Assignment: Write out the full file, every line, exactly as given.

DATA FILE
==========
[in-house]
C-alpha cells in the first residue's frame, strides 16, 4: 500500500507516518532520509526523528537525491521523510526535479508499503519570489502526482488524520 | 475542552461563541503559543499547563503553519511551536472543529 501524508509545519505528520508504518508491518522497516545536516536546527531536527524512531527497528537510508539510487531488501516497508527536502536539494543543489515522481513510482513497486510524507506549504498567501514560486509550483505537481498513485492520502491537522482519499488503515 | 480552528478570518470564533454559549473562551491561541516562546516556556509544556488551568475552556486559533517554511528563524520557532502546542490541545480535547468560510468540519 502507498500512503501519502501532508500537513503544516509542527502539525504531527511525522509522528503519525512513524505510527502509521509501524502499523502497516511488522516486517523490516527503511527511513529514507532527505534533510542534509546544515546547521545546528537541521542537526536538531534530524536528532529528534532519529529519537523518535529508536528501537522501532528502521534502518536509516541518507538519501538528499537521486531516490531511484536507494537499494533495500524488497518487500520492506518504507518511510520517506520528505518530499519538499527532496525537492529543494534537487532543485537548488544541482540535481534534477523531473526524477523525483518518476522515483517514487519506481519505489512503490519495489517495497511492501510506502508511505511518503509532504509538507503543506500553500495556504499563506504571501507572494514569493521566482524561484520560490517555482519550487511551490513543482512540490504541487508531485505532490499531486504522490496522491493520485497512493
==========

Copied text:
[in-house]
C-alpha cells in the first residue's frame, strides 16, 4: 500500500507516518532520509526523528537525491521523510526535479508499503519570489502526482488524520 | 475542552461563541503559543499547563503553519511551536472543529 501524508509545519505528520508504518508491518522497516545536516536546527531536527524512531527497528537510508539510487531488501516497508527536502536539494543543489515522481513510482513497486510524507506549504498567501514560486509550483505537481498513485492520502491537522482519499488503515 | 480552528478570518470564533454559549473562551491561541516562546516556556509544556488551568475552556486559533517554511528563524520557532502546542490541545480535547468560510468540519 502507498500512503501519502501532508500537513503544516509542527502539525504531527511525522509522528503519525512513524505510527502509521509501524502499523502497516511488522516486517523490516527503511527511513529514507532527505534533510542534509546544515546547521545546528537541521542537526536538531534530524536528532529528534532519529529519537523518535529508536528501537522501532528502521534502518536509516541518507538519501538528499537521486531516490531511484536507494537499494533495500524488497518487500520492506518504507518511510520517506520528505518530499519538499527532496525537492529543494534537487532543485537548488544541482540535481534534477523531473526524477523525483518518476522515483517514487519506481519505489512503490519495489517495497511492501510506502508511505511518503509532504509538507503543506500553500495556504499563506504571501507572494514569493521566482524561484520560490517555482519550487511551490513543482512540490504541487508531485505532490499531486504522490496522491493520485497512493